MAHDI: On survival

Out of all the experiences I’ve had in my life, being introduced to Sylvester Stallone was not one I anticipated. Rocky has been transformed into a musical in Broadway, and Friday night was the first time the production graced the stage. While the nature of competitive sport has changed with advancements in training, body language analysis and technique, much of the story of Rocky Balboa’s ascent into his big chance is not unfamiliar to our generation. It is, after all, a story of survival, and for the foreseeable future the pursuit of survival will be paramount to almost all of us.

When reflecting upon this idea of survival at all costs, two real-world cases come to mind. The first is the mystery of Malaysia Airlines Flight 370, which inexplicably vanished a few days ago. Conspiracy theories have run rampant over the last several days, as people search for answers as to where the passengers could be. Some offer the explanation that the flight is lost at sea, while others believe it could have landed at a remote location with all on board alive and well. Perhaps the most outlandish theory presented to me was from a friend who decided that the flight could have been sucked into a time vacuum, which might spit the flight out years into the future.

Regardless of what you believe, according to CNN, the current evidence points to an unanticipated turn (literally) by one of the pilots to take the flight off of its course. As the investigation brings in more and more countries into the fray, only time will tell whether the truth will come out, but for the families of those on board, survival is the only hope they can cling to at this time.

The second is a story of the survival of interests and sovereignty. Just before the case of the disappearing plane captured the world’s attention, there was the case of Crimea. As the referendum is underway for its inhabitants to decide whether their allegiances lie with Russia or Ukraine, the United States has already expressed its disregard for the process, predicting that the pro-Russian population will vote in favor of joining Russia. According to CNN, some polling stations are guarded by alleged Russian soldiers, with music from their home country greeting those who are casting their votes in the punishing weather. Accusations over votes being cast twice, insufficient verification of identities and boycotts of the referendum from minority Turkish and Ukrainian groups ensure that this democratic process is not a straightforward one. The United States and the European Union would naturally want to display acts of their political might in the face of this change, but resource dependency on Russia in Europe, as well as the expense of shoring up Ukraine with billions of dollars in aid puts both parties in compromising positions. Even with all these factors at play, these issues just scratch the surface of ethnic, economic, political and social tensions that plague the situation at present.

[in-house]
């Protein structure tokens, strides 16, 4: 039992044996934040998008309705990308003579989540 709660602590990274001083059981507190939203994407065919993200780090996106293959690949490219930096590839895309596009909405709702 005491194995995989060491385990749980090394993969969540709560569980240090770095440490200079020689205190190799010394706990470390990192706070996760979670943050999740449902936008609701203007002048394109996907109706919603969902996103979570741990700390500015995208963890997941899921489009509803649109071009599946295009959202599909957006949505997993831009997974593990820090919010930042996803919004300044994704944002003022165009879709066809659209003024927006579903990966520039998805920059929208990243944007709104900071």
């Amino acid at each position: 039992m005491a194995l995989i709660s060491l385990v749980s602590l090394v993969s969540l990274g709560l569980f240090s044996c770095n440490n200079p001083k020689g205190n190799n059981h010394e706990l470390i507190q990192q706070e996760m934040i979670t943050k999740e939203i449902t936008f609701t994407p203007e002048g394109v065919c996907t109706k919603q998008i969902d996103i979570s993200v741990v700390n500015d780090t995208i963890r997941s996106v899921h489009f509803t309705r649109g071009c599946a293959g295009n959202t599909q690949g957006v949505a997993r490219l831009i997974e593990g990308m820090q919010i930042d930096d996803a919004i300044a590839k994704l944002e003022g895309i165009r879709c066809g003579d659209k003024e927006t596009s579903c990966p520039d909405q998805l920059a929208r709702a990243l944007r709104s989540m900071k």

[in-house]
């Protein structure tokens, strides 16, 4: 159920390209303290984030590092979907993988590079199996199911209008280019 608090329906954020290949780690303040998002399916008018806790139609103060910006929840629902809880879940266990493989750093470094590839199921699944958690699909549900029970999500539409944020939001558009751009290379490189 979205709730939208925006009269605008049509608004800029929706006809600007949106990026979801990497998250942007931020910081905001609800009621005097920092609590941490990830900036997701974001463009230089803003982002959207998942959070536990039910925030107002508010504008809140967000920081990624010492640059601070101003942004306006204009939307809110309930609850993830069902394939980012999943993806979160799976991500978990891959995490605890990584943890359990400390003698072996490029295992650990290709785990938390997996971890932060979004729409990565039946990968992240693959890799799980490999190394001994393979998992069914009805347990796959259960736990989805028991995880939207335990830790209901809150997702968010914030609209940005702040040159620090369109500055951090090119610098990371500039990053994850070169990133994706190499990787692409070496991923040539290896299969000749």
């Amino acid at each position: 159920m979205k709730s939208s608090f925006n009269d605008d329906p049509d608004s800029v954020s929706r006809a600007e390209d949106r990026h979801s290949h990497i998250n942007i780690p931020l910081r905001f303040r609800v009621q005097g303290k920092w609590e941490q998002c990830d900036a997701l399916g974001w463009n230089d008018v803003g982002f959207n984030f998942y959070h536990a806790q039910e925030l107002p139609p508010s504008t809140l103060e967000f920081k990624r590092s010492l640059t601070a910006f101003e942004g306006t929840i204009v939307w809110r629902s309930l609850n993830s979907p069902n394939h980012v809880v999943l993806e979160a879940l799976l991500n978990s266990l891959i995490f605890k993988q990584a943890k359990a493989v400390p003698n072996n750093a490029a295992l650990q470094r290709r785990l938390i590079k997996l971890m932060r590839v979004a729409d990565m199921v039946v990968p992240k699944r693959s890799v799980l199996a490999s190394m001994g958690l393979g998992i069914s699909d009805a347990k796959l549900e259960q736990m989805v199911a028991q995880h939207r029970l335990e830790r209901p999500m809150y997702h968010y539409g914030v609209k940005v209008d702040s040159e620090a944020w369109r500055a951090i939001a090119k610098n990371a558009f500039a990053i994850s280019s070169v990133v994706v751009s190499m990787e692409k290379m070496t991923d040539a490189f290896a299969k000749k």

The tricky reality about survival is, like so many other measures of success that we have, it is hard to evaluate its outcome. You can physically survive a war, but how do you assess the wounds in your heart and mind? You can be in a position of political power and come out of a tense diplomatic conflict with your agenda intact, but if voters see it differently, whose definition of survival is more important? All of a sudden the musical rendition of Rocky, the story of a boxer making it big, is all the more appealing in its simplicity amidst the chaos we find around us.

Yet, in the Rocky movies, his triumphs and failures in the ring were not the entire story. His journey falling in love and having someone to support him also took precedence. Sadly, one of the most iconic images of romance, the sailor kissing a nurse in the heart of Times Square after World War II, lost its protagonist. Navy veteran Glenn McDuffie passed away at the age of 86, and he only claimed his rightful title as the famous sailor for a few years. According to USA Today, he explained that once he heard the Japanese had surrendered, he embraced a woman in the heart of New York City.

To survive you often have to endure. You endure uncertainty, you endure change and you endure conflict. You sometimes have to accept life as it comes to you. McDuffie’s life may have ended, but his story endures. Wherever Flight 370 may be, the world prays that those on that plane can endure. Whatever the outcome in Crimea, a solution can endure. While it is unfortunate that we are sometimes faced with such harsh circumstances, it is through navigating them we begin to know our true strength.

 

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